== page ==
Matt’s a former officer in the British Paras, so that right there’s enough to win a lot of respect. Before that, he spent a few years in Japan, training in Aikido the traditional way (shades of Robert Twigger, perhaps),
He hadn’t really been on my radar before. I didn’t know about him when I was at home in Wales a few years ago, training with Mark Winkler. In fact, I think the first time I saw his name was when Mark organised a seminar with him last year; again, I happened to notice it on my Facebook feed. It seems Matt’s also published a couple of books on systema; I’ll have to check them out when I’m next back in Wales.
Anyway, like Mark, Matt’s out of the Ryabko/Vasiliev flavour of systema, and has had the opportunity to have in-depth discussion with Mikhail Ryabko. This led to a couple of nuggets in the podcast which had me sitting up straight as I listened.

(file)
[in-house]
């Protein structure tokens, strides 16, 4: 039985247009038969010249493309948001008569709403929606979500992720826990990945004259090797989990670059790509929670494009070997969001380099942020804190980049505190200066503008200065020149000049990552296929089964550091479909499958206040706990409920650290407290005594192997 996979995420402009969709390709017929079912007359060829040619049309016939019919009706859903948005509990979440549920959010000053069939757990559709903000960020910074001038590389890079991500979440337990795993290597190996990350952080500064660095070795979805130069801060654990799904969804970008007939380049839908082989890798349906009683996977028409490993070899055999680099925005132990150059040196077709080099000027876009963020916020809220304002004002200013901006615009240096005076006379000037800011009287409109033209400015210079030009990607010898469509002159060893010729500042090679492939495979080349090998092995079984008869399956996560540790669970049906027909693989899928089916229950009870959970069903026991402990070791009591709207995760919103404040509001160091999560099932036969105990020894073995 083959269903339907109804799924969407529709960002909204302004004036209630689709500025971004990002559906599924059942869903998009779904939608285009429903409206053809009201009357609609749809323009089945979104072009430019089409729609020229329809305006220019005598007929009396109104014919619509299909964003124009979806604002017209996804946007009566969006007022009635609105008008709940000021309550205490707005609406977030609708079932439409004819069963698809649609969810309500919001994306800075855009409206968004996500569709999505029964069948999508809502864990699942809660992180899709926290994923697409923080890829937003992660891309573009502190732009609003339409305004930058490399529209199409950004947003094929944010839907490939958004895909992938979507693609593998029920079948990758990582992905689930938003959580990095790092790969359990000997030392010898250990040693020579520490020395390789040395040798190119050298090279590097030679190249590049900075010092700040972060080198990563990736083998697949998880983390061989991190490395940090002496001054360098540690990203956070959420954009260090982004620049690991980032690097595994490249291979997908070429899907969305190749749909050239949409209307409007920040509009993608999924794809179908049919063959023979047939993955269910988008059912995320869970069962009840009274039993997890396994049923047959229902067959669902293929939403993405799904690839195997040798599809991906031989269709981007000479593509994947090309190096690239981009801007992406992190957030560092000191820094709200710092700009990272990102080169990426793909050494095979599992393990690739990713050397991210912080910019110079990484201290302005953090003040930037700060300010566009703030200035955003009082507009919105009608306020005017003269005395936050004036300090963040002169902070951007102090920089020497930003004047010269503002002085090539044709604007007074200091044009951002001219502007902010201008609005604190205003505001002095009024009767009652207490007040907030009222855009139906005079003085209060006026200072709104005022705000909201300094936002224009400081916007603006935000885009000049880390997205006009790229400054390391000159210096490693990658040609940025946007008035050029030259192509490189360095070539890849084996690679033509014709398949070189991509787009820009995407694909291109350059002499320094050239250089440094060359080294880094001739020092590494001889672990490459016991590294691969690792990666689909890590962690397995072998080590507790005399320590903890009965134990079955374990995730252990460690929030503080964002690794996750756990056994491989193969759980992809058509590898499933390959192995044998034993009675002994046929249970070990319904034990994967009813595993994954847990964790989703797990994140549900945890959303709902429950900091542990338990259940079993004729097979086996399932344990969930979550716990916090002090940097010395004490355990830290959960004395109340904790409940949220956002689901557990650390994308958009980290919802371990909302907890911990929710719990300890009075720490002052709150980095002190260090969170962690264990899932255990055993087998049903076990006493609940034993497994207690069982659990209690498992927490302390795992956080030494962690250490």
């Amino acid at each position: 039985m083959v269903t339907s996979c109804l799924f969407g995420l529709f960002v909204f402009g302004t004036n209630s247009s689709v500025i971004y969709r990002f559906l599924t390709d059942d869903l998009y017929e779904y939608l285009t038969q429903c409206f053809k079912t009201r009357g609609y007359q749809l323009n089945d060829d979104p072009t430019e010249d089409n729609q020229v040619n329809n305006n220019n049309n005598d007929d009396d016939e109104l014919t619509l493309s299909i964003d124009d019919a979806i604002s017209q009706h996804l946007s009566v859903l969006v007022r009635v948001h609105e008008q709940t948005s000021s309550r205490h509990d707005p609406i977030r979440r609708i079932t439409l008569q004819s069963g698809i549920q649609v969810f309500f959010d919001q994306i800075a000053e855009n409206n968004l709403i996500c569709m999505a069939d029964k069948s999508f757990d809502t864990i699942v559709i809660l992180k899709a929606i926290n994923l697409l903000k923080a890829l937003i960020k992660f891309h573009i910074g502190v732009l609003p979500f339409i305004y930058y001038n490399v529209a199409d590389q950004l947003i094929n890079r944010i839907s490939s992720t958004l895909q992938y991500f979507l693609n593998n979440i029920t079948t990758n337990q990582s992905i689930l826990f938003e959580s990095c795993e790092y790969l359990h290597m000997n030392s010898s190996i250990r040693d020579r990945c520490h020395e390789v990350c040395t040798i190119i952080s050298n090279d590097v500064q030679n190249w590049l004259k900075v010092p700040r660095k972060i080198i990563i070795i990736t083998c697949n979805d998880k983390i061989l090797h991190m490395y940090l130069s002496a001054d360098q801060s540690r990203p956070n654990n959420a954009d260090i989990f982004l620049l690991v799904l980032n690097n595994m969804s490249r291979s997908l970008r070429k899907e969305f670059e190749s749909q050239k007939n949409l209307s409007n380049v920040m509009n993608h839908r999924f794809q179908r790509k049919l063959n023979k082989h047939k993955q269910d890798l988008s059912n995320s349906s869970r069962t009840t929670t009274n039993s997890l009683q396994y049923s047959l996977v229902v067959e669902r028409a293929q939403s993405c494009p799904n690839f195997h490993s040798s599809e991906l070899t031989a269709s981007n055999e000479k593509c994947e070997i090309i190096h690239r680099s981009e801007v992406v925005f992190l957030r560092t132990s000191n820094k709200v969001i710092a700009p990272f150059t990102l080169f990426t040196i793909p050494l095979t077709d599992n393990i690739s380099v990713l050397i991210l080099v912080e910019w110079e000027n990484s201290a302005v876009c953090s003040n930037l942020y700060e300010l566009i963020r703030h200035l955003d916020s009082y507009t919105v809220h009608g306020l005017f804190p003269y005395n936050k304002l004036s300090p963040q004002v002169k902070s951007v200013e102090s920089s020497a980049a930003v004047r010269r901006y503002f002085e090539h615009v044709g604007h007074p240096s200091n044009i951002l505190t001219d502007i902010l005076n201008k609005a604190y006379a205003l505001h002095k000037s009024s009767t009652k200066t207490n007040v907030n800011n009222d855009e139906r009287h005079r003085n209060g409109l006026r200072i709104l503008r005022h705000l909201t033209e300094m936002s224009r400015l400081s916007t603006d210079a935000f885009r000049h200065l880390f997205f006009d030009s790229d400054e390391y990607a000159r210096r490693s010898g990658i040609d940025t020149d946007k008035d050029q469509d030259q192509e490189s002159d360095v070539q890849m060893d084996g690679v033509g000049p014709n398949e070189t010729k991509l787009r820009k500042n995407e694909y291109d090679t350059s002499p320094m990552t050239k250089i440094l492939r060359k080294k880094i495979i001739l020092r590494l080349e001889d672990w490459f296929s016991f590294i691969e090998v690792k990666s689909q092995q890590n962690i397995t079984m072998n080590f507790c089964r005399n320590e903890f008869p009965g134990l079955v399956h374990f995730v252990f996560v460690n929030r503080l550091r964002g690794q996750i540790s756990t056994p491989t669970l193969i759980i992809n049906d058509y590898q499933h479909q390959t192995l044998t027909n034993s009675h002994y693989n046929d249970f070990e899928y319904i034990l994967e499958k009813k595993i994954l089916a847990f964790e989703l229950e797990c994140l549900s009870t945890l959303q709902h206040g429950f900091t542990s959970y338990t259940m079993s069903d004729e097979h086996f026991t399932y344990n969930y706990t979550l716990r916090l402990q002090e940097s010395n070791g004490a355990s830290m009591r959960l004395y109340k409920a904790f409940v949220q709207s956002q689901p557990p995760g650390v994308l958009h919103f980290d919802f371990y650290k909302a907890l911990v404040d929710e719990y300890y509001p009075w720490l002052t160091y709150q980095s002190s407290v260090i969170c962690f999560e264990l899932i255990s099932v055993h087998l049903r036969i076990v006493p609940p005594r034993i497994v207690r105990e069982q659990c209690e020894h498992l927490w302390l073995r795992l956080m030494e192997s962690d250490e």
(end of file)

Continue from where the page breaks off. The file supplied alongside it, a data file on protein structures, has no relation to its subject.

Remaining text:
The first is that Mikhail apparently said that his own original training came from an uncle who was in the wartime Soviet counter-espionage agency SMERSH (see also this article), rather than the Spetsnaz special forces. This makes so much sense.
The second leads on from the first. Matt describes how a SMERSH operative would need to be able to control his (or, indeed, her) emotional responses and body language to an extraordinary degree in order not to give themselves away to the spies, etc, that they were tailing and ultimately intending to capture alive.
This also connects to my last post, which I posted before I listened to the podcast. The combat skills needed for counter-espionage operatives are not the same as those needed for paratroopers or other special forces. Hence the emphasis in Systema Ryabko on the breath, on emotions, on psychological techniques, on knowing oneself…
For me, this was a lot of food for thought, and well worth a hour of listening (during which I was working on xingyi five-element fist, heh). Have a listen for yourself; I think you’ll enjoy it.